Text and images © 2006 John B. Blackford. Do not reproduce without express written permission. All rights reserved.
Just a Triathlon in the Park
Over 700 compete in Nockamixon USTA-sanctioned event

by John Blackford

          The first group of contestants pushed into the waters of Lake Nockamixon at 7:00 am July 16, kicking off the 2nd Annual Lehigh Valley Steelman Triathlon. Many groups followed, each with color-coded rubber caps.

          Contestants also wore strap-on sensors that talked wirelessly to six large rubber mats placed at the beginning and end of each of the three events—swimming, biking, and running. Within an hour after the race, the computerized system had spit out a printed list of winners in every category, complete with exact times for each contestant.

          The Olympic Triathlon contestants started first, followed at 7:30 am by Sprint Triathlon racers, said organizer Paul Shrivastava, who teaches event management at Bucknell.

          The Olympic event is 0.9 miles swimming, 24.8 miles biking, and 6.2 miles running, for a total distance of 31.9 miles. The Sprint distances are half that, 0.5, 12, and 3.1 miles, respectively

          Swimmers rounded a buoy and returned, then crossed a second mat and jogged into a huge bike parking lot, called the transition area, where each grabbed his or her bike from its assigned place, walked it out, and crossed a third mat before peddling off.

          On returning from the bike course along Rt. 563, each contestant walked the bike back to its spot, donned running shoes, and hit the course marked out from the park’s 26 miles of trails. Time in transition figured into the total score.

          After the run, contestants crossed the final mat, deposited their wireless sensors in a box, and headed for a tent filled with water, juice, fruit, pasta, and ice-cold towels. As runners started coming in, dousing themselves with bottled water, stacks of pizzas showed up—and the  event commentator suggested these were the right stuff for triathletes. Most did grab a slice.

          Of nearly 800 who signed up, 309 Olympic and 421 Sprint entrants actually started; of those, five to seven percent did not finish, said Shrivastava.

          However, the event was nearly accident-free, according to Bruse Ogilvie, an emergency worker from Grand View Hospital, of Sellersville, Pa. Ogilvie, on-duty in the tent, said there’d been one bike accident involving minor lacerations, but otherwise the main challenge was dehydration, which water and plenty of iced towels kept at bay.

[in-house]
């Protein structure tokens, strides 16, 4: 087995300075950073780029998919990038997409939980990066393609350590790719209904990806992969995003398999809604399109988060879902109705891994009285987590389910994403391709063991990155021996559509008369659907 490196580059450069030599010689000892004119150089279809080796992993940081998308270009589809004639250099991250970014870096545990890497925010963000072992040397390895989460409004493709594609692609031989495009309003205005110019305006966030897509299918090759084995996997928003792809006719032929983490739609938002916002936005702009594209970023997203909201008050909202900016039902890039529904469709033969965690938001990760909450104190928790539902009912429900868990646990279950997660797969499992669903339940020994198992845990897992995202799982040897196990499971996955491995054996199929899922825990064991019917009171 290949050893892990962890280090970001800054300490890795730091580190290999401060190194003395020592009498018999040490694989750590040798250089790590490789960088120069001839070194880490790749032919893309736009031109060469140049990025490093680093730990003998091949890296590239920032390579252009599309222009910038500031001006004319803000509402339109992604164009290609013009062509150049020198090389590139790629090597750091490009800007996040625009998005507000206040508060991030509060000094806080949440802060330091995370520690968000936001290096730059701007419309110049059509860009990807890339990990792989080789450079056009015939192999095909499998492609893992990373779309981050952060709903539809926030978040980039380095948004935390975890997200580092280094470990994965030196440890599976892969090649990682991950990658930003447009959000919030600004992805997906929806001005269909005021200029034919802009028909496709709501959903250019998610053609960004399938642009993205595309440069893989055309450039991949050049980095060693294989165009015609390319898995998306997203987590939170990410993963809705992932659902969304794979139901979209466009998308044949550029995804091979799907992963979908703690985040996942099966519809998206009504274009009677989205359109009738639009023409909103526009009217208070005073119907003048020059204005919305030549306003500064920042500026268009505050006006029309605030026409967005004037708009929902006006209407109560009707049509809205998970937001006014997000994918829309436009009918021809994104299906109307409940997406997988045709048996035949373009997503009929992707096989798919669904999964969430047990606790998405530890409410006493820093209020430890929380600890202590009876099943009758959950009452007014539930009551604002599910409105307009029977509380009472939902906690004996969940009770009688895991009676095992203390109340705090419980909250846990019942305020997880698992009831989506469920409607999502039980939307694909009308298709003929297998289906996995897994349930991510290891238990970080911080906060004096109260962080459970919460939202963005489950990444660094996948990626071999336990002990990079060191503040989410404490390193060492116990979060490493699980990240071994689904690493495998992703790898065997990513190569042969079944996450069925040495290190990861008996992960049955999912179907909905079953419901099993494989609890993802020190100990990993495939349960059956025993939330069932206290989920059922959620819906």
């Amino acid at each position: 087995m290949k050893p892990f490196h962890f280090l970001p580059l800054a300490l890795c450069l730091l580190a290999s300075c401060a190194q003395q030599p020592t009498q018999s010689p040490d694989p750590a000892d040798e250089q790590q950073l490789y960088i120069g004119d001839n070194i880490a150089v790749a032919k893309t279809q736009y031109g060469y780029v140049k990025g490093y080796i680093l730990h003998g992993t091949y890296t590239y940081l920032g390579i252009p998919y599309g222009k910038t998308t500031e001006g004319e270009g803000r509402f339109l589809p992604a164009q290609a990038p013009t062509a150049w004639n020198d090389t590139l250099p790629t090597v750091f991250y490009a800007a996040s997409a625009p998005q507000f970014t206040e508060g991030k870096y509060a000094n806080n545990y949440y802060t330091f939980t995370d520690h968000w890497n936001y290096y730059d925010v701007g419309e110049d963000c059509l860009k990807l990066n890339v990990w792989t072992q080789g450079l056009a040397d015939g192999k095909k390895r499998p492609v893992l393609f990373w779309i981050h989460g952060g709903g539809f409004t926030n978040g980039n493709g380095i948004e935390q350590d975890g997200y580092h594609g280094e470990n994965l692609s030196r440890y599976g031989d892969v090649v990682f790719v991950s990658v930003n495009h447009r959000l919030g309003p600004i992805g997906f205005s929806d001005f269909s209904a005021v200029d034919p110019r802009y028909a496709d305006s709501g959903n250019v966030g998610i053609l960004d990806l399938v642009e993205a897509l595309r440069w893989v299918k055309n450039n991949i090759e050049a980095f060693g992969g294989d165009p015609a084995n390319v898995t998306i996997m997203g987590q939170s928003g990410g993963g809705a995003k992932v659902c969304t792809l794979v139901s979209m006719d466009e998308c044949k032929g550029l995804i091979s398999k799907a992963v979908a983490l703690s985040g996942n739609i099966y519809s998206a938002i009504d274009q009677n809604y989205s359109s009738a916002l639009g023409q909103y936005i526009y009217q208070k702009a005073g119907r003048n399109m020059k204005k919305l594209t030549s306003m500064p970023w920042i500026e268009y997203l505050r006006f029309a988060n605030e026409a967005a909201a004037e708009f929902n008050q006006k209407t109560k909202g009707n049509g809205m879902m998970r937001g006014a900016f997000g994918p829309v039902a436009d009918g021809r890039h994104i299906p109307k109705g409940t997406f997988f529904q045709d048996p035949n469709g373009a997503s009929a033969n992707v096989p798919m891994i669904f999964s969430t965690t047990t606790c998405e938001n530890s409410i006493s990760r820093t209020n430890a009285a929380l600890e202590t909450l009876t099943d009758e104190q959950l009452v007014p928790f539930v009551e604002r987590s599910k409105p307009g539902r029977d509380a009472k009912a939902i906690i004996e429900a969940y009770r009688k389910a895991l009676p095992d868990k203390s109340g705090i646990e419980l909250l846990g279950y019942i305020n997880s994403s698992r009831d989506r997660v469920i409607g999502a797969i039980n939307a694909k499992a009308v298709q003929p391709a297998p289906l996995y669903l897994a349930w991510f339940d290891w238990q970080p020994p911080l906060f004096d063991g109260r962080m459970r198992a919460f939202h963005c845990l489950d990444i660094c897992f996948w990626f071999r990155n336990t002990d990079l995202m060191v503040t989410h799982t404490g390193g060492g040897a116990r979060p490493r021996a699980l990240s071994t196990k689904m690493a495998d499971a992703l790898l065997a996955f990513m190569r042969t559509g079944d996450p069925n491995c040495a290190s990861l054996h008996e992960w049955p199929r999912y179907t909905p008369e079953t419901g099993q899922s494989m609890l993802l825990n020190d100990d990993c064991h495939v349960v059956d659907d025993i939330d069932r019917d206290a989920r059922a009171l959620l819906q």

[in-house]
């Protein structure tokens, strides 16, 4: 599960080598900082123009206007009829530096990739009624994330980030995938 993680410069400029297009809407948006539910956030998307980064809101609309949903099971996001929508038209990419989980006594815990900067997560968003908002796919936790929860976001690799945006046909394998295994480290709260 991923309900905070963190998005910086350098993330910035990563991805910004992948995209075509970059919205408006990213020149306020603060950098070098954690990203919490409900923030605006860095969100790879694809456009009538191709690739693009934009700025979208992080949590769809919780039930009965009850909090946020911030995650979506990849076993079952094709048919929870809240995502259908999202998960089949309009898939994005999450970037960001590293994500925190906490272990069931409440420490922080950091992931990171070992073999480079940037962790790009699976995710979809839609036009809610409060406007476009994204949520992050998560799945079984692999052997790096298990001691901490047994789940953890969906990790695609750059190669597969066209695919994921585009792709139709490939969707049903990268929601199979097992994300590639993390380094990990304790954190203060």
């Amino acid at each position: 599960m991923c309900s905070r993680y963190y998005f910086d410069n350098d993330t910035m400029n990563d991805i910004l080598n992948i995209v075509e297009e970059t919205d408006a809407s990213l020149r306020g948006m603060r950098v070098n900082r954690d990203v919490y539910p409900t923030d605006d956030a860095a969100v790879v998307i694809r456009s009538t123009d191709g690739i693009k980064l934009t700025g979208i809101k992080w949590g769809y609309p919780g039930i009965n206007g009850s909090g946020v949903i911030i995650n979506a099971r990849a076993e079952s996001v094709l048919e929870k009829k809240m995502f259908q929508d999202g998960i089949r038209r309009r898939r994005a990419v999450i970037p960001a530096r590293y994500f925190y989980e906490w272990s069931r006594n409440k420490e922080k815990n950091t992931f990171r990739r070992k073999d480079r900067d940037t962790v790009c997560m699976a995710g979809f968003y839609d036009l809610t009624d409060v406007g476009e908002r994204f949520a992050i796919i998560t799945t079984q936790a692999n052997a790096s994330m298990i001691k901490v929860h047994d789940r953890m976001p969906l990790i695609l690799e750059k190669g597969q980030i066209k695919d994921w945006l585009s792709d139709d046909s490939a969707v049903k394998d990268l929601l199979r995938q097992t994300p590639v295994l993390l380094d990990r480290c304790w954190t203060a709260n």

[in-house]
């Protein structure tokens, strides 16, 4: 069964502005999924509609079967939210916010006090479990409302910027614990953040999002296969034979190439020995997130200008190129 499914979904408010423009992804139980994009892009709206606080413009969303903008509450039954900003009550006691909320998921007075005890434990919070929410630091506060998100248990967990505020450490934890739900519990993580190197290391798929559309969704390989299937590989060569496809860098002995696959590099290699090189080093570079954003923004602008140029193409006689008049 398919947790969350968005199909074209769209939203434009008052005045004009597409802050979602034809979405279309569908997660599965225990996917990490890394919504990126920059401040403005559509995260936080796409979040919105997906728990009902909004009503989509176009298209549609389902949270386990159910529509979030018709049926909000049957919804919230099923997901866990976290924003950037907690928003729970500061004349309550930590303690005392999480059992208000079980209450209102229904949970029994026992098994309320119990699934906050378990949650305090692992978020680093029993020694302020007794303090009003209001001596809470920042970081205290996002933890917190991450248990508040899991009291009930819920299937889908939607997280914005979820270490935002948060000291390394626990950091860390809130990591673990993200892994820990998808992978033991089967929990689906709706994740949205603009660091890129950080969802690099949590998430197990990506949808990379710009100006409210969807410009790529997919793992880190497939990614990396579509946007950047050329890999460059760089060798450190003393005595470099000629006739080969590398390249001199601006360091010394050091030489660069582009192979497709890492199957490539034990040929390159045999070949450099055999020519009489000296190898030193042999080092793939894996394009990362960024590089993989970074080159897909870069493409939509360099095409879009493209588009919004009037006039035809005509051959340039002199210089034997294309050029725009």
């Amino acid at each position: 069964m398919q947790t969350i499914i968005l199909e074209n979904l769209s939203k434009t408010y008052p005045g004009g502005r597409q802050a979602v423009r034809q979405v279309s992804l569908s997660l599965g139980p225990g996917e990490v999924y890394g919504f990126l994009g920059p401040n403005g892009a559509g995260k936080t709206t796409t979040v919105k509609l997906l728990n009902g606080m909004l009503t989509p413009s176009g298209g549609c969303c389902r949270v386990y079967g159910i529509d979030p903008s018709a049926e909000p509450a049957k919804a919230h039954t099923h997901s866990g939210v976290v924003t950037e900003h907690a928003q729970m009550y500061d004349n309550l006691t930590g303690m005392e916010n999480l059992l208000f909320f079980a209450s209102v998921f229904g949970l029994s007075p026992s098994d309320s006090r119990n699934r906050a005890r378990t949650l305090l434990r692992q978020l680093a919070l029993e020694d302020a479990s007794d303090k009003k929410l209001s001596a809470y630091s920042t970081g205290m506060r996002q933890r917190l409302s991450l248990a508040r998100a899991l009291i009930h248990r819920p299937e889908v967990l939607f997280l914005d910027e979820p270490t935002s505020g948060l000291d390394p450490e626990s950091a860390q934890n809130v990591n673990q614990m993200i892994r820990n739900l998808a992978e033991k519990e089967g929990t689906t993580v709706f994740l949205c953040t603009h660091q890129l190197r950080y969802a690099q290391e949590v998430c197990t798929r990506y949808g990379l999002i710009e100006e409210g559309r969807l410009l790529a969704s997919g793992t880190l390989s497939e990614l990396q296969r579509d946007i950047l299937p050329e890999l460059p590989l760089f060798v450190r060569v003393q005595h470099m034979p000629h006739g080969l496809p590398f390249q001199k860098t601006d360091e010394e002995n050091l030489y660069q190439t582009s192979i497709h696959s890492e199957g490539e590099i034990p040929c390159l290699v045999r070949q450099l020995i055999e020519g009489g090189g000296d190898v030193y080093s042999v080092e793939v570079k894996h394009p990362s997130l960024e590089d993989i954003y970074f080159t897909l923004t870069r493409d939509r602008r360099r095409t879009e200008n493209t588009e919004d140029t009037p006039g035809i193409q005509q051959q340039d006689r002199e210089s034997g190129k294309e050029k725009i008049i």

Contestants were generally in remarkable shape, and even those who suffered mishaps bounced right back. One woman collapsed at the finish line and was carried into the tent; five minutes later, she was sitting up chatting.

          For those of us who’d have trouble biking 25 miles in four hours, the final times were astounding: The male Olympic winner, Charles Sperazza, did the entire course in 2:14:21. The female Olympic winner, Katrina Dowidchuk, clocked in at 2:29:41. That’s 31.9 miles in just over two hours.

          Seventeen-year-old Andrew Yoder won the male Sprint at 1:03:53, and Cynthia Long won the women’s at 1:17:10. Yoder, in other words, completed the Sprint course at about 15 miles per hour. Yoder said he’s won similar events, so he may be destined for great things.

          There were also relays for both the Olympic and Sprint Triathlons. The Olympic relay winners were The Spartan Men (Curran McCready, swim; Matt Babiarz, cycle; Erik Uliasz, run). The Sprint relay was won by Team Slenker (Mike Slenker, swim; Greg Yatko, cycle; Eric Yatko, run).

          First, second, and third place was also awarded by age group, adding up to a lot of statues. The oldest Sprint contestant, 74-year-old Huston Schlosser, won the 70-74 group with a time of 2:37:16. The oldest Olympic, 66-year-old Joseph O’Donnell, won the 65-69 group at 3:17.44. That’s nearly 10 mph over 31.9 miles for O’Donnell. Sperazza, the Olympic winner, did better than 14 mph.

          So, at the end of the day, these folks aren’t like you and me…they’re fast and durable.

          Despite some headaches, park manager George Calaba hopes to do it all over again next year. Forget that power went out the night before and he was up ‘till 2:00 am rounding up generators. Calaba said the Triathlon is a great event for the park he loves, all 2,200 acres of it.

          This event was larger than last year’s, held in Allentown. In fact, things went so well that both Calaba and Shrivastava think they have a shot at making this the site for the nationals next year—right in Nockamixon Park.

Athletes queue up for the facilities
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2nd Annual Lehigh Valey Steelman Triathlon at Nockamixon Park
Waiting for the first bike in
The bike park
Second-place Olympic winner Brian Lovett
A sprint to the finish line
Women's Sprint(l-r) Barb Seiden, 3d; Cynthia Long, 1st; Michelle Duplinsky, 2nd
Riders dismount and walk their bikes into the transition area; then run out
A contestant collapsed at the finish line but was soon okay.
The men’s Sprint winner, Andrew Yoder (left), of Columbia, Pa
There were plenty of prizes to go around.